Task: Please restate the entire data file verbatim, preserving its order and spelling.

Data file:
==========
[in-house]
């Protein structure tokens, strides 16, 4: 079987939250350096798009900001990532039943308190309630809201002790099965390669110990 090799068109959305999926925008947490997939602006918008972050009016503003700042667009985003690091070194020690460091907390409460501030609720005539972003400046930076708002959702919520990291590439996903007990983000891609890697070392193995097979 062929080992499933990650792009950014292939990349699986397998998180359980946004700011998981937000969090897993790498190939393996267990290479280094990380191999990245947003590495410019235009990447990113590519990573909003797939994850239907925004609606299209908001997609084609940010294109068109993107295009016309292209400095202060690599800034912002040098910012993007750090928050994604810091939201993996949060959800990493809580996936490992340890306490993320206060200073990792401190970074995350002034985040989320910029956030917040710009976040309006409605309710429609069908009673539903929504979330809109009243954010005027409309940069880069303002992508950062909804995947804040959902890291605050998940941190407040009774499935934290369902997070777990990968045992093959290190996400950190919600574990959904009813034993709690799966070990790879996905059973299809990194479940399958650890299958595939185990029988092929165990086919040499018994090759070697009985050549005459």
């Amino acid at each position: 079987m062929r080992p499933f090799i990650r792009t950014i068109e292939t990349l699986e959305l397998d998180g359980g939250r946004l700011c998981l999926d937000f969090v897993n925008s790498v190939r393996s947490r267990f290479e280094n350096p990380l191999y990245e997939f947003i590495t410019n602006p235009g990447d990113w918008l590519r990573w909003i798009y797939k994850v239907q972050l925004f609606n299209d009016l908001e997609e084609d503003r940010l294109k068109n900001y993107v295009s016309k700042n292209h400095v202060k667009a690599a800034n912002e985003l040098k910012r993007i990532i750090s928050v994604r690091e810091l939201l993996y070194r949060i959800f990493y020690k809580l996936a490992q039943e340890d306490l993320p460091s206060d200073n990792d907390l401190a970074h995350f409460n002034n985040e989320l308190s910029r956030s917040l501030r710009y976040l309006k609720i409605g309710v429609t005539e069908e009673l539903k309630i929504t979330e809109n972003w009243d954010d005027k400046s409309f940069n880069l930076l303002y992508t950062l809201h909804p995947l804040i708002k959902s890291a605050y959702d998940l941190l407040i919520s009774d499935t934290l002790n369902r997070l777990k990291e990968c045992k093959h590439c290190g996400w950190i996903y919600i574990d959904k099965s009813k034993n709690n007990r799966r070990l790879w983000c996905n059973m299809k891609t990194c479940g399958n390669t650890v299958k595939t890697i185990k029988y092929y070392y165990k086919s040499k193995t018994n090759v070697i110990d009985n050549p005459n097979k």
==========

[in-house]
């Protein structure tokens, strides 16, 4: 079987939250350096798009900001990532039943308190309630809201002790099965390669110990 090799068109959305999926925008947490997939602006918008972050009016503003700042667009985003690091070194020690460091907390409460501030609720005539972003400046930076708002959702919520990291590439996903007990983000891609890697070392193995097979 062929080992499933990650792009950014292939990349699986397998998180359980946004700011998981937000969090897993790498190939393996267990290479280094990380191999990245947003590495410019235009990447990113590519990573909003797939994850239907925004609606299209908001997609084609940010294109068109993107295009016309292209400095202060690599800034912002040098910012993007750090928050994604810091939201993996949060959800990493809580996936490992340890306490993320206060200073990792401190970074995350002034985040989320910029956030917040710009976040309006409605309710429609069908009673539903929504979330809109009243954010005027409309940069880069303002992508950062909804995947804040959902890291605050998940941190407040009774499935934290369902997070777990990968045992093959290190996400950190919600574990959904009813034993709690799966070990790879996905059973299809990194479940399958650890299958595939185990029988092929165990086919040499018994090759070697009985050549005459």
């Amino acid at each position: 079987m062929r080992p499933f090799i990650r792009t950014i068109e292939t990349l699986e959305l397998d998180g359980g939250r946004l700011c998981l999926d937000f969090v897993n925008s790498v190939r393996s947490r267990f290479e280094n350096p990380l191999y990245e997939f947003i590495t410019n602006p235009g990447d990113w918008l590519r990573w909003i798009y797939k994850v239907q972050l925004f609606n299209d009016l908001e997609e084609d503003r940010l294109k068109n900001y993107v295009s016309k700042n292209h400095v202060k667009a690599a800034n912002e985003l040098k910012r993007i990532i750090s928050v994604r690091e810091l939201l993996y070194r949060i959800f990493y020690k809580l996936a490992q039943e340890d306490l993320p460091s206060d200073n990792d907390l401190a970074h995350f409460n002034n985040e989320l308190s910029r956030s917040l501030r710009y976040l309006k609720i409605g309710v429609t005539e069908e009673l539903k309630i929504t979330e809109n972003w009243d954010d005027k400046s409309f940069n880069l930076l303002y992508t950062l809201h909804p995947l804040i708002k959902s890291a605050y959702d998940l941190l407040i919520s009774d499935t934290l002790n369902r997070l777990k990291e990968c045992k093959h590439c290190g996400w950190i996903y919600i574990d959904k099965s009813k034993n709690n007990r799966r070990l790879w983000c996905n059973m299809k891609t990194c479940g399958n390669t650890v299958k595939t890697i185990k029988y092929y070392y165990k086919s040499k193995t018994n090759v070697i110990d009985n050549p005459n097979k």